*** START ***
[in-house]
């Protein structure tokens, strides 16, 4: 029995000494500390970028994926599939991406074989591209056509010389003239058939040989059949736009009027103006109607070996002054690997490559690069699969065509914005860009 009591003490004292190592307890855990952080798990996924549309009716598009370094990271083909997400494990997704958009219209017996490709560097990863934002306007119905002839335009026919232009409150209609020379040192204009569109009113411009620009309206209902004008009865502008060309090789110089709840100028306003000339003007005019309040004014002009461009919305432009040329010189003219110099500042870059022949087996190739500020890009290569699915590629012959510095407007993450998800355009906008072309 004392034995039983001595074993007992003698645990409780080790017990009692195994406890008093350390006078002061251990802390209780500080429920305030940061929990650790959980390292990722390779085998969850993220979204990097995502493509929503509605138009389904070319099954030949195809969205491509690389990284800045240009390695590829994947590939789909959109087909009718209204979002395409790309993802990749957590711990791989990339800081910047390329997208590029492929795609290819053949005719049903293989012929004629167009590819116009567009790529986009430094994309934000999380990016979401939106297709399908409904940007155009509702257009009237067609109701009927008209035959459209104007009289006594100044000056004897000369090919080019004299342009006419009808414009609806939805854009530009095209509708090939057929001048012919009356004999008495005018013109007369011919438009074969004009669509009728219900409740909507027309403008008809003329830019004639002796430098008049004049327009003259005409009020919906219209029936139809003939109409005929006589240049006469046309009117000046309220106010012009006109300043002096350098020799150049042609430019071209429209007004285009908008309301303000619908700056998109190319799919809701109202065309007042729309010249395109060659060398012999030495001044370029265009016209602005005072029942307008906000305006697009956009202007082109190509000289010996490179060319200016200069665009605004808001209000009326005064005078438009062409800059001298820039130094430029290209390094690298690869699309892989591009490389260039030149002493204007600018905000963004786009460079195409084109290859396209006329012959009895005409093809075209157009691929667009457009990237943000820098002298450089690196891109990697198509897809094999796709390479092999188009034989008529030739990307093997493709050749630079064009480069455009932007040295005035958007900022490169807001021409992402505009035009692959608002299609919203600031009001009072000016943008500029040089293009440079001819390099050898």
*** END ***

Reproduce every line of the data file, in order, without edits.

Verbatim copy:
[in-house]
């Protein structure tokens, strides 16, 4: 029995000494500390970028994926599939991406074989591209056509010389003239058939040989059949736009009027103006109607070996002054690997490559690069699969065509914005860009 009591003490004292190592307890855990952080798990996924549309009716598009370094990271083909997400494990997704958009219209017996490709560097990863934002306007119905002839335009026919232009409150209609020379040192204009569109009113411009620009309206209902004008009865502008060309090789110089709840100028306003000339003007005019309040004014002009461009919305432009040329010189003219110099500042870059022949087996190739500020890009290569699915590629012959510095407007993450998800355009906008072309 004392034995039983001595074993007992003698645990409780080790017990009692195994406890008093350390006078002061251990802390209780500080429920305030940061929990650790959980390292990722390779085998969850993220979204990097995502493509929503509605138009389904070319099954030949195809969205491509690389990284800045240009390695590829994947590939789909959109087909009718209204979002395409790309993802990749957590711990791989990339800081910047390329997208590029492929795609290819053949005719049903293989012929004629167009590819116009567009790529986009430094994309934000999380990016979401939106297709399908409904940007155009509702257009009237067609109701009927008209035959459209104007009289006594100044000056004897000369090919080019004299342009006419009808414009609806939805854009530009095209509708090939057929001048012919009356004999008495005018013109007369011919438009074969004009669509009728219900409740909507027309403008008809003329830019004639002796430098008049004049327009003259005409009020919906219209029936139809003939109409005929006589240049006469046309009117000046309220106010012009006109300043002096350098020799150049042609430019071209429209007004285009908008309301303000619908700056998109190319799919809701109202065309007042729309010249395109060659060398012999030495001044370029265009016209602005005072029942307008906000305006697009956009202007082109190509000289010996490179060319200016200069665009605004808001209000009326005064005078438009062409800059001298820039130094430029290209390094690298690869699309892989591009490389260039030149002493204007600018905000963004786009460079195409084109290859396209006329012959009895005409093809075209157009691929667009457009990237943000820098002298450089690196891109990697198509897809094999796709390479092999188009034989008529030739990307093997493709050749630079064009480069455009932007040295005035958007900022490169807001021409992402505009035009692959608002299609919203600031009001009072000016943008500029040089293009440079001819390099050898």